Newspaper article from Cheshire County News 19th November 1892.
Great Mill Fire, Marple : A Gigantic Blaze. The Building Completely Gutted. A dismal Outlook for the Villagers.
Mill post-fire, rear view (Corn mill on left)
Early on Thursday morning a most destructive fire broke out in the Mellor Mill, Marple by which in about two hours the main structure was entirely destroyed. Spinning and doubling were carried on at the mill, which afforded employment for about 200 workpeople.
The premises were six storeys high with side wings filled with new machinery which was only partially insured. The mill was built in 1790 and was of historic interest. Shortly after two o?clock in the morning a cottager who resides in close proximity to the mill noticed from her bedroom window flames issuing from the centre of the factory. She immediately ran to the village and raised the alarm. The shouts of "Fire" were soon resounding throughout the whole neighbourhood, and an hour later there was a general stampede of the villagers en route for the scene of the conflagration. On their arrival at the mill a sight, terrible in its magnificence, met their view.
A dense fog enveloped the whole district, and it was only at the distance of a few hundred yards and the lurid glare penetrated the dense atmosphere. All was excitement, and it was palpable that the premises could not be saved, the flames having by this time obtained a complete mastery of the building. Immense tongues of fire were belching forth from the windows. Higher and higher they leaped and blazed, the building and its environs being encircled with a halo of crimson light. Still the fire fiend raged unchecked. A message was despatched to Marple and Compstall fire brigade, but they arrived too late to be of any practical service. The spectacle when the fire was at its height was a splendid but awe inspiring one. The entire mass of building, which cover half an acre in area was one gigantic blaze, brilliantly illuminating the district huge columns of smoke ascended into the heavens and hung in the form of a dense canopy over the burning building. One by one the machinery clanged together like the roar of artillery. Then the roof with one gigantic swoop collapsed, falling through the practically demolished building with a thunderous smash, amidst the shrieks of the bystanders, for all the village was now awake. The mill girls with their shawls over their heads, the children clinging, terrified to their mothers dresses, and men who had been striving to render what little assistance their was in their power, were all eagerly gazing at the burning pile.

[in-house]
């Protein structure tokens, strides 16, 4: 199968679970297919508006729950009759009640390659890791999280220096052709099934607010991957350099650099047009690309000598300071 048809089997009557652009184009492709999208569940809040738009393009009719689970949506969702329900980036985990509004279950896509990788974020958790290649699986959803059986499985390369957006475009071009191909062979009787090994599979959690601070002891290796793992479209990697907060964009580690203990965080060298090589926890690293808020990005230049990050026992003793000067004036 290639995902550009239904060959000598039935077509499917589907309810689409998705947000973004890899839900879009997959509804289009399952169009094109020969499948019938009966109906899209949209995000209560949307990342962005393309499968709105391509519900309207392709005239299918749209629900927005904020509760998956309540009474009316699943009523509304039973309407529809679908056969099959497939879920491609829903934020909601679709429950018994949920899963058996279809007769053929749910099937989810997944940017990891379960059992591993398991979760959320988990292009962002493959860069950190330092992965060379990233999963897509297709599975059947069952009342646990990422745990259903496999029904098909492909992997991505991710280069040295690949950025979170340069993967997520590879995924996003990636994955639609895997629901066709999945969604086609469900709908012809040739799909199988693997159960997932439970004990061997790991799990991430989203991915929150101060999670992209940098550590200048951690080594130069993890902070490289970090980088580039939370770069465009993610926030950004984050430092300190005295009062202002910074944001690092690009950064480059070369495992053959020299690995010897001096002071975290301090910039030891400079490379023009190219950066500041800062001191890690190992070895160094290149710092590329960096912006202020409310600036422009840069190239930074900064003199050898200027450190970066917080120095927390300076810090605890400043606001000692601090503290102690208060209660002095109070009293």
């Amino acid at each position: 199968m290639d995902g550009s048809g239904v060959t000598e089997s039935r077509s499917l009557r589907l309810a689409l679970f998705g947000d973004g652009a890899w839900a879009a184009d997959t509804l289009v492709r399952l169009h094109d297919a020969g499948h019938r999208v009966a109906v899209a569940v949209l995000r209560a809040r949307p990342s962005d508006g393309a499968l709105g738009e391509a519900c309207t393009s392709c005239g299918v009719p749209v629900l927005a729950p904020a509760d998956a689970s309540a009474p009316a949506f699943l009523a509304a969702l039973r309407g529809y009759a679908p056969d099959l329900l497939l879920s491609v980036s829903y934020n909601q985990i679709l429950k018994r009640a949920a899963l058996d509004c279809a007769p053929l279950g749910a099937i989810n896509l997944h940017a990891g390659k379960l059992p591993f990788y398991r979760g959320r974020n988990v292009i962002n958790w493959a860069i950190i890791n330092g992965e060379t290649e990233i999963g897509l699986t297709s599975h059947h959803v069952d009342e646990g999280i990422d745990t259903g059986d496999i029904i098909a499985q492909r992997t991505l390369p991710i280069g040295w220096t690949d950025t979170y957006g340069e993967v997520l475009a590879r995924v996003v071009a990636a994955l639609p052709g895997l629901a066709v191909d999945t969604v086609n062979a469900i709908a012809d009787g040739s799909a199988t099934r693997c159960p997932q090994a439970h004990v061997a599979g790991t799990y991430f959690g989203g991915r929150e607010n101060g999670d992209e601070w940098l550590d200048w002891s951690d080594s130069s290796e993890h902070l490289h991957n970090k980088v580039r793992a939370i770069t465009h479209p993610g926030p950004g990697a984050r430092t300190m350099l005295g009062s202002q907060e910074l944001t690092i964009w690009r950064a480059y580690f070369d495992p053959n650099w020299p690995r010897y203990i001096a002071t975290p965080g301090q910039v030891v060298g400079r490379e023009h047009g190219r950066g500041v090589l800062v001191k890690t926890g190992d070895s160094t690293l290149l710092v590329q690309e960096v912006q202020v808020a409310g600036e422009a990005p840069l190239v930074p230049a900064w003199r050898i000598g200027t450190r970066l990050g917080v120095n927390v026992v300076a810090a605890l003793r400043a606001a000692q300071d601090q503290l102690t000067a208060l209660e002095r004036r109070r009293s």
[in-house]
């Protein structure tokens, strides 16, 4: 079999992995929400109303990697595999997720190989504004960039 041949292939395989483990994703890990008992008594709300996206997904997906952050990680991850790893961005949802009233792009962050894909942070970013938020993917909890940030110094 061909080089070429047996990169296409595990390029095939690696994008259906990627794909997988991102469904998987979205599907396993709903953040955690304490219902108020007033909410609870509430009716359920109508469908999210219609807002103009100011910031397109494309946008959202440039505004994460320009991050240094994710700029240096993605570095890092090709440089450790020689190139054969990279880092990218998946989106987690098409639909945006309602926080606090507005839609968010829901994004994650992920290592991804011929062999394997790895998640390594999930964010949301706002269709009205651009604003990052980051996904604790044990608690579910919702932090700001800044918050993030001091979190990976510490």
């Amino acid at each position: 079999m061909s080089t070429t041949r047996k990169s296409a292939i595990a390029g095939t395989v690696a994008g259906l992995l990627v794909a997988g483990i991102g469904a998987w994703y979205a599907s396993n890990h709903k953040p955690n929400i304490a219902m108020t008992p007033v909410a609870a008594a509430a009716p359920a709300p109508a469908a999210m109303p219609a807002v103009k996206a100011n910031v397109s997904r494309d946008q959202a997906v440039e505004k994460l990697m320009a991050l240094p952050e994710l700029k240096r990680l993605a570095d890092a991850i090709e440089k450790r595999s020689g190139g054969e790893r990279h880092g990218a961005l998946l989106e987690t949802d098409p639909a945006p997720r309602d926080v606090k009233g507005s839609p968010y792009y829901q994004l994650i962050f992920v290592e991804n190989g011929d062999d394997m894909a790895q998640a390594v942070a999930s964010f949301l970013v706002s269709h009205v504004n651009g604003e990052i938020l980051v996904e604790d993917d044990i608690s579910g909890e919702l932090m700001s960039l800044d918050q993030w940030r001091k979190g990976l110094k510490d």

Mill post-fire, front view
These efforts of the men were, however, of little use. Two engines were now in attendance and a number of box pipes were got to work, a splendid supply of water being at hand, but the puny liquid sprays did not in the slightest degree abate the fury of the fierce fire. Still the men continued to work like galley slaves, evidently with the determination that no effort on their part should be wanting to minimise the loss which inevitably ensued. They worked with pertinacity and indomitable perseverance which was most praiseworthy, but within a few hours from the detection of the fire Mellor Mill was a complete wreck. At eight o'clock on Thursday morning nothing remained of the magnificent pile of buildings but the towering walls, standing gaunt and bare. Numberless bundles of cotton in its woolly state were smouldering slowly away, making the air unpleasant with their sickly odour. Scores of willing hands, when the flames had almost died out, were busily engaged in carrying away those bundles which had not been entirely destroyed, to separate the burning from the uninjured material. Fortunately, the yarn cellar was not reached by the fire, and it is believed that about 750 bundles are saved. This however, is nothing comparatively to the immense damage that has been wrought.